Since all of us Foolish writers and analysts are also investors, we're prone to saying that investing isn't really all that difficult. Mostly, we're right in this claim. You learned the necessary math in fifth grade. Most of the required reading is freely available over the Web. And buying to hold stock in quality companies tends to be profitable, so long as you buy well and hold long enough. Heck, sometimes you even get paid for the privilege.
Sounds good, right? Of course. There's just one little problem. Investing well, you see, requires a series of judgment calls. And sometimes a stock proves so confounding that judgment calls become difficult. Take Keynote Systems
Yesterday afternoon, Keynote, which tracks the Web and e-commerce performance of some 2,300 clients, reported earnings for the fourth quarter and all of fiscal 2005. There wasn't much to like. Take margins, for example. In Q4, gross margin declined a hair, while operating margin ticked upward by a couple of points. But for the full year, gross margin was down more than 4%. Operating margin was down 1.5% over the same period.
The story doesn't improve much on the bottom line, though you might not know it at first. Reported earnings were up 230% for the quarter and 59% for the year. But those figures include a $2.7 million tax benefit related to a deferred tax asset. In other words: The numbers were juiced by a one-time event. Real net income was $4.7 million for all of 2005 and $1.7 million for Q4. That's 1.1% and 29% growth, respectively.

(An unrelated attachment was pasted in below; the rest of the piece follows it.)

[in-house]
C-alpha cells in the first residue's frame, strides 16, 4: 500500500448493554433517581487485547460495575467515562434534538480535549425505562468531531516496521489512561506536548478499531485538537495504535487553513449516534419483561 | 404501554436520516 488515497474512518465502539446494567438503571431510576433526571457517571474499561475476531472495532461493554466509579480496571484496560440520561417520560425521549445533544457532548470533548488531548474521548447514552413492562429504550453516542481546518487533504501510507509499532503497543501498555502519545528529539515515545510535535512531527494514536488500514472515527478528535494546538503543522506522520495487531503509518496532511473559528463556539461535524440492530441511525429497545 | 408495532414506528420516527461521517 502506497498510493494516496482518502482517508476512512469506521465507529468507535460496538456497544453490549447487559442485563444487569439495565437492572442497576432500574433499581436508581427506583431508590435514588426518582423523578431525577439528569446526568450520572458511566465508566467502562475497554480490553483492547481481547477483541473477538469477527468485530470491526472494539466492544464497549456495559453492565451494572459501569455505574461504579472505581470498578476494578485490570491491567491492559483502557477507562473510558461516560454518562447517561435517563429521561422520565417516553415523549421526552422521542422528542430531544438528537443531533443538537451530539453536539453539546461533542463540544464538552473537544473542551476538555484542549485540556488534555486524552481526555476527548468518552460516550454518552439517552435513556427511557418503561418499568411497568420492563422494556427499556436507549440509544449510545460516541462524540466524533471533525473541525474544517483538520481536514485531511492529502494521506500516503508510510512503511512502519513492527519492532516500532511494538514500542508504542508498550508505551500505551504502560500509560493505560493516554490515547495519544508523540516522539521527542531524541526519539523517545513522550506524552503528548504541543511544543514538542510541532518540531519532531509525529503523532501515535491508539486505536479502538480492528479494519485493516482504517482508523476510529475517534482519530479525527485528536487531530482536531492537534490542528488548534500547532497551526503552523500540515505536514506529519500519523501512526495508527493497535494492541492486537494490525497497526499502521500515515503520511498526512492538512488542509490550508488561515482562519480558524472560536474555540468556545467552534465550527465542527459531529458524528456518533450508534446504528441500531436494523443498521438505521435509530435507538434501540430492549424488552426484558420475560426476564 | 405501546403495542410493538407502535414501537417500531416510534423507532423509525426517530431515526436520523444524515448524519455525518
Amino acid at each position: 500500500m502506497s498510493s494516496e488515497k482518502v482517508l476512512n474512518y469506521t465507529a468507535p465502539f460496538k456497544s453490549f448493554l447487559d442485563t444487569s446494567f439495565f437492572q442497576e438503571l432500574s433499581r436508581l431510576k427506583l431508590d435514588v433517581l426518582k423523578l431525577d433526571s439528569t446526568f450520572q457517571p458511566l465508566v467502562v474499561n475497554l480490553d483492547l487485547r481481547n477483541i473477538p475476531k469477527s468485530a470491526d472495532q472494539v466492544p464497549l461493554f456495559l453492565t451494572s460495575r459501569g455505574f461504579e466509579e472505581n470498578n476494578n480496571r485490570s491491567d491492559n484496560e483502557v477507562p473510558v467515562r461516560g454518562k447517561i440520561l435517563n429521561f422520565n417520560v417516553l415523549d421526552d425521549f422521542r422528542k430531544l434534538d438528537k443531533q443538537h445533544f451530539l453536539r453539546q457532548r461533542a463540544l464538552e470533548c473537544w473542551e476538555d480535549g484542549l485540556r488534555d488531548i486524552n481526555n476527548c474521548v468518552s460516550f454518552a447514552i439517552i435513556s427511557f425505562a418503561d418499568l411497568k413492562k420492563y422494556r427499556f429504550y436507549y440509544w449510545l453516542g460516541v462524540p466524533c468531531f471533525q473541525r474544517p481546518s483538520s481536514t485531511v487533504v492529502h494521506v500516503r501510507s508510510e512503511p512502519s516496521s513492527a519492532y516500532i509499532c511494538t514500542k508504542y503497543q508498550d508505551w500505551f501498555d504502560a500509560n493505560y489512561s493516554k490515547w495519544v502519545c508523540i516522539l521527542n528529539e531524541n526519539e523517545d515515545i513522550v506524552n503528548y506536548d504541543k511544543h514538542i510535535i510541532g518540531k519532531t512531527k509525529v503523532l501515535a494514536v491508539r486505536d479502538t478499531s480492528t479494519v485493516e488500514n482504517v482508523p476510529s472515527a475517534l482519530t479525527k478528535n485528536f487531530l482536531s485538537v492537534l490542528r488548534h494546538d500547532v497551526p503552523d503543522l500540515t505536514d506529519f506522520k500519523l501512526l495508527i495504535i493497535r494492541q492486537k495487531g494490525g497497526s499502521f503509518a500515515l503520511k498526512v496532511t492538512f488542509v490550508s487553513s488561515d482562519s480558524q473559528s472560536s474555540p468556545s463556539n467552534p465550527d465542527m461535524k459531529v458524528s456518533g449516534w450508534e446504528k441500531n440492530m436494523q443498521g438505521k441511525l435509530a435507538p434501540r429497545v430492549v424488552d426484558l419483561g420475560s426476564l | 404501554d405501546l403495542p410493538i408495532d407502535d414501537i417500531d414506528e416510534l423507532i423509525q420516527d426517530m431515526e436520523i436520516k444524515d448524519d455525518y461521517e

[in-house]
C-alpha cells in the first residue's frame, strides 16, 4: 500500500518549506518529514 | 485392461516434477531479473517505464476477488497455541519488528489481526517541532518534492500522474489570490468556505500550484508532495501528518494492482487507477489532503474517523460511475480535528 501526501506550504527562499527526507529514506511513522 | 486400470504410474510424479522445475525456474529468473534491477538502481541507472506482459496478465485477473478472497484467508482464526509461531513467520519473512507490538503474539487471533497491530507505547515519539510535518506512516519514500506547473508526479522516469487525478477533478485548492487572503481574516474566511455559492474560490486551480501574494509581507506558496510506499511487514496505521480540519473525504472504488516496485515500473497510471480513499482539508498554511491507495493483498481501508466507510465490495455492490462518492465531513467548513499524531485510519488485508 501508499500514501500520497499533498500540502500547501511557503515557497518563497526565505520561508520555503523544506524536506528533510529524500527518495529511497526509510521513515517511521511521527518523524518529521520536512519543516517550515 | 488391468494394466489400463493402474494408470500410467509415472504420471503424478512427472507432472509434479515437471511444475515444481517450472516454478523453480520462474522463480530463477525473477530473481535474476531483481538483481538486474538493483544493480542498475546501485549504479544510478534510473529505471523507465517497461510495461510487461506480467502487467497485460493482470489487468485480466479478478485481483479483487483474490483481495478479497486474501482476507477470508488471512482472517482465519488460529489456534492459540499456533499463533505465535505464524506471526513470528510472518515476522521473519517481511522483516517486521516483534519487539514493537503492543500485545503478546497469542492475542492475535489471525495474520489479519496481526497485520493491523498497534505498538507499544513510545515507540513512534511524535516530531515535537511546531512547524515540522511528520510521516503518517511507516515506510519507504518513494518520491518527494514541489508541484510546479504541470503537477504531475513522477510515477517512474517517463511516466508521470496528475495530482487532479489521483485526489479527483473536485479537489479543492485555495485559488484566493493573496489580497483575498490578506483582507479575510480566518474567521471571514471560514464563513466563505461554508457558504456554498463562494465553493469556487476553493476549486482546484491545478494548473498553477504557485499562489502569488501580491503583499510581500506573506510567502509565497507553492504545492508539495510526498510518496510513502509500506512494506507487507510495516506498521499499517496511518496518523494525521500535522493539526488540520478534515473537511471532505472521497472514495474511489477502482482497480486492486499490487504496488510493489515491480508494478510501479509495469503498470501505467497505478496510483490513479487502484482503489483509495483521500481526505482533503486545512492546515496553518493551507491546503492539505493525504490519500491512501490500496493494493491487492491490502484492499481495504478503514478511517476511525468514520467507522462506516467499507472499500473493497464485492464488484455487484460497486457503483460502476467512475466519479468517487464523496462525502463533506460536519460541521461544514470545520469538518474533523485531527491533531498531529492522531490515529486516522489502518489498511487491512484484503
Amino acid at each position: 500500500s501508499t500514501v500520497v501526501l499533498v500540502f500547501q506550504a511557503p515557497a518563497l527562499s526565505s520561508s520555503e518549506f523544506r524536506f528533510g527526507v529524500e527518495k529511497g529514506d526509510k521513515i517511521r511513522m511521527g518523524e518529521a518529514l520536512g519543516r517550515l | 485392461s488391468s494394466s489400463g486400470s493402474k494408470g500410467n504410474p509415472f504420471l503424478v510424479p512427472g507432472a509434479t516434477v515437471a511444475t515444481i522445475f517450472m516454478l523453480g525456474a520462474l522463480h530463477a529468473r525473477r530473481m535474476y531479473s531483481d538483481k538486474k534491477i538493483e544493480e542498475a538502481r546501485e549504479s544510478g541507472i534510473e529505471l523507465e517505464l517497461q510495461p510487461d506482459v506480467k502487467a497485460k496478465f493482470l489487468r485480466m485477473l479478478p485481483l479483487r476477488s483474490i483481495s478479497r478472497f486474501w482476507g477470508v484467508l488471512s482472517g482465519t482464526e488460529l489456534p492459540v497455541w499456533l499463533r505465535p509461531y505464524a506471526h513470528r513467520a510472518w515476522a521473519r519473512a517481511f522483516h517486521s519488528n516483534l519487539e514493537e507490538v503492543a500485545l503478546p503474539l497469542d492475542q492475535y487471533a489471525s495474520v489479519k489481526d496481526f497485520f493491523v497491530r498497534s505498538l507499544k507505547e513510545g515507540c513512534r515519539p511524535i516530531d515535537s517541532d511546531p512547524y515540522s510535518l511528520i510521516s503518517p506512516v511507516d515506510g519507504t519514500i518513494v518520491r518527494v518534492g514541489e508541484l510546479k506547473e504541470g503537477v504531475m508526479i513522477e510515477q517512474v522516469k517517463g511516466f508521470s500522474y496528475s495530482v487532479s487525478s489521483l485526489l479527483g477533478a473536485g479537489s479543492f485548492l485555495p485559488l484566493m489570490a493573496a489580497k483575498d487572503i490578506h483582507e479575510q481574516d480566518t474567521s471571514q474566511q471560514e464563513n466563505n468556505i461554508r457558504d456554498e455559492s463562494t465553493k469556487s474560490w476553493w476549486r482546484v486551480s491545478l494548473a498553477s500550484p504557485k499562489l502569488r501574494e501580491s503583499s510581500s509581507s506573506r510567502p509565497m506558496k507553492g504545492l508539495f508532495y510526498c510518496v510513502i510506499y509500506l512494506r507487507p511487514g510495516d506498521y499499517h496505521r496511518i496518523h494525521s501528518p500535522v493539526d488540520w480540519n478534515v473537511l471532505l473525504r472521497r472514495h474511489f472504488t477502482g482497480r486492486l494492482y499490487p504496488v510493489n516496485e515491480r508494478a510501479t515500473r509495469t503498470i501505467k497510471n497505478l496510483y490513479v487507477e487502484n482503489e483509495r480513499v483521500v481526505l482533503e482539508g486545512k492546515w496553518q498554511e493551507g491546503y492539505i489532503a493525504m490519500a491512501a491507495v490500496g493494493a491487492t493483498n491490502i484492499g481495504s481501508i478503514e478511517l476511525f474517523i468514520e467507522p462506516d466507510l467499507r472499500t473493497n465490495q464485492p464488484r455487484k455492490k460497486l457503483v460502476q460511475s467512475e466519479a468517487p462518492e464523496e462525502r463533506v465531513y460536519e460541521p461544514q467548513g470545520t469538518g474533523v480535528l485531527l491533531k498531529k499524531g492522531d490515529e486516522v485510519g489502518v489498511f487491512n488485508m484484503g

Don't get me wrong: I think Keynote serves a useful purpose, and I think it says a lot that the company has done profitable business for 10 years. Indeed, such a track record has become an unfortunate rarity in the tech business, reserved for titans like Microsoft
Then again, I said this wasn't an easy story. And it isn't. Keynote had $133.8 million in cash and investments and no debt as of Sept. 30. A check of the balance sheet shows the company trades for a mere 1.39 times its tangible net worth, also called book value. Another way to look at this: Ongoing operations are selling for next to nothing. That's incredibly tempting, as it's rare to see any company trade near or below its book value.
Don't fall for it. Remember: Empirical research has found low price-to-book ratios to be indicative of either an extremely cheap stock, or a business that's about to be on life support, if it isn't already. How do you know which it is? Here's a hint: Flatlining earnings and declining cash flow aren't good signs.
Let's put it even more simply: Keynote's trailing 12-month P/E ratio comes in at almost 60 times diluted earnings per share. That doesn't compare well with the industry average of 30, as reported by Yahoo! Finance. We might be able to overlook this were Keynote to use its ample cash hoard to pay a dividend. It doesn't. Sigh.
Much as I'd love to be high on a cash-rich business like this, I detest stagnating business models. That's what Keynote has today, and the stock -- appropriately, in my opinion -- reflects it.
Walk right in; the door to related Foolishness is wide open:
- You've got the analysis. Now get the numbers -- for the quarter and the year.
- Were you there when Amazon
(NASDAQ:AMZN)blacked out? Keynote was.
- Keynote's Web performance data says travel agents are flying high on the Web.
- The company has been cash-rich for more than two years now.
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Fool contributor Tim Beyers still has trouble nailing a falsetto. Oh well. Tim didn't own shares in any of the companies mentioned in this story at the time of publication. You can find out what's in his portfolio by checking Tim's Fool profile . The Motley Fool has an ironclad disclosure policy .